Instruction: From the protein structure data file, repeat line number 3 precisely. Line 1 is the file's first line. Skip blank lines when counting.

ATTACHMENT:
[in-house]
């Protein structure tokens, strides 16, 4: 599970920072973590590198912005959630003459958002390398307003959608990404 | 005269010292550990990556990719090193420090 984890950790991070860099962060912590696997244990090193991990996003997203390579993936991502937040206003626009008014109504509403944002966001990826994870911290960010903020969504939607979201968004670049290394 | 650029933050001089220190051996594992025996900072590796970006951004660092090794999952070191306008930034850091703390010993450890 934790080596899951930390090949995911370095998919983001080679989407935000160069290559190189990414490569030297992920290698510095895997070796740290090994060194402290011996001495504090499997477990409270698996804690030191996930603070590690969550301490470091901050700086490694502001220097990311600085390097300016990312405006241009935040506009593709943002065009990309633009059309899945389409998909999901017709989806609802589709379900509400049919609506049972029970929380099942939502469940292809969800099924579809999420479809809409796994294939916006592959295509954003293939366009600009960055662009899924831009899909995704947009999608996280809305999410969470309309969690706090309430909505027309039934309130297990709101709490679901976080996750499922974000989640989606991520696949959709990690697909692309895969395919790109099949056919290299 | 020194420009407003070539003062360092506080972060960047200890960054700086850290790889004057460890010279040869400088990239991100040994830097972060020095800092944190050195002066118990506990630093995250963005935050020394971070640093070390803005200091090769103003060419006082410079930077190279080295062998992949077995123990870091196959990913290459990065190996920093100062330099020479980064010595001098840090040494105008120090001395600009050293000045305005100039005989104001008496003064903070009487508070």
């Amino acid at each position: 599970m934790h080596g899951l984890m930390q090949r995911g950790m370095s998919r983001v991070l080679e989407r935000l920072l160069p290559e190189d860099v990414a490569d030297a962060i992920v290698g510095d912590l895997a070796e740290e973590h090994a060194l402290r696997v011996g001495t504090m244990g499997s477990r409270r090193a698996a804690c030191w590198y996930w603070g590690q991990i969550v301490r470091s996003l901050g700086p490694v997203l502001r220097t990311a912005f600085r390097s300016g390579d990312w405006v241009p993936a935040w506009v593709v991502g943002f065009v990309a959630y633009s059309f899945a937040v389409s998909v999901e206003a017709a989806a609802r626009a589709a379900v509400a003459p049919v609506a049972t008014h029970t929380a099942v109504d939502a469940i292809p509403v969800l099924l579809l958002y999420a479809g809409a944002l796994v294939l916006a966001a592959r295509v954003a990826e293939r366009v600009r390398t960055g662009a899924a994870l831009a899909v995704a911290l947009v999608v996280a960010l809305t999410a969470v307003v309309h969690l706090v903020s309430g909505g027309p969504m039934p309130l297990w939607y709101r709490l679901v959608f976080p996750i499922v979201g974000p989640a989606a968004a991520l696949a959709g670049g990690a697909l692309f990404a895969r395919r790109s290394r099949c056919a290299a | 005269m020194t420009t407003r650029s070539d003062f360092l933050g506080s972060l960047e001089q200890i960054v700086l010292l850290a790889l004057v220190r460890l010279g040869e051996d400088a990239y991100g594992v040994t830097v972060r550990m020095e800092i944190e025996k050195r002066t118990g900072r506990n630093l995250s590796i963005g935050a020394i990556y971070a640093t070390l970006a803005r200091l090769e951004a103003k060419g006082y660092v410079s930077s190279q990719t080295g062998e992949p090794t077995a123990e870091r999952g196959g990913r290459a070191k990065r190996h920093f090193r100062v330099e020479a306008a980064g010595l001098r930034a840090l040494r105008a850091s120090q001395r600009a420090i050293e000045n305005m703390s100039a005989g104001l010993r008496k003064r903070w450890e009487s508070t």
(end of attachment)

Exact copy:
């Amino acid at each position: 599970m934790h080596g899951l984890m930390q090949r995911g950790m370095s998919r983001v991070l080679e989407r935000l920072l160069p290559e190189d860099v990414a490569d030297a962060i992920v290698g510095d912590l895997a070796e740290e973590h090994a060194l402290r696997v011996g001495t504090m244990g499997s477990r409270r090193a698996a804690c030191w590198y996930w603070g590690q991990i969550v301490r470091s996003l901050g700086p490694v997203l502001r220097t990311a912005f600085r390097s300016g390579d990312w405006v241009p993936a935040w506009v593709v991502g943002f065009v990309a959630y633009s059309f899945a937040v389409s998909v999901e206003a017709a989806a609802r626009a589709a379900v509400a003459p049919v609506a049972t008014h029970t929380a099942v109504d939502a469940i292809p509403v969800l099924l579809l958002y999420a479809g809409a944002l796994v294939l916006a966001a592959r295509v954003a990826e293939r366009v600009r390398t960055g662009a899924a994870l831009a899909v995704a911290l947009v999608v996280a960010l809305t999410a969470v307003v309309h969690l706090v903020s309430g909505g027309p969504m039934p309130l297990w939607y709101r709490l679901v959608f976080p996750i499922v979201g974000p989640a989606a968004a991520l696949a959709g670049g990690a697909l692309f990404a895969r395919r790109s290394r099949c056919a290299a | 005269m020194t420009t407003r650029s070539d003062f360092l933050g506080s972060l960047e001089q200890i960054v700086l010292l850290a790889l004057v220190r460890l010279g040869e051996d400088a990239y991100g594992v040994t830097v972060r550990m020095e800092i944190e025996k050195r002066t118990g900072r506990n630093l995250s590796i963005g935050a020394i990556y971070a640093t070390l970006a803005r200091l090769e951004a103003k060419g006082y660092v410079s930077s190279q990719t080295g062998e992949p090794t077995a123990e870091r999952g196959g990913r290459a070191k990065r190996h920093f090193r100062v330099e020479a306008a980064g010595l001098r930034a840090l040494r105008a850091s120090q001395r600009a420090i050293e000045n305005m703390s100039a005989g104001l010993r008496k003064r903070w450890e009487s508070t």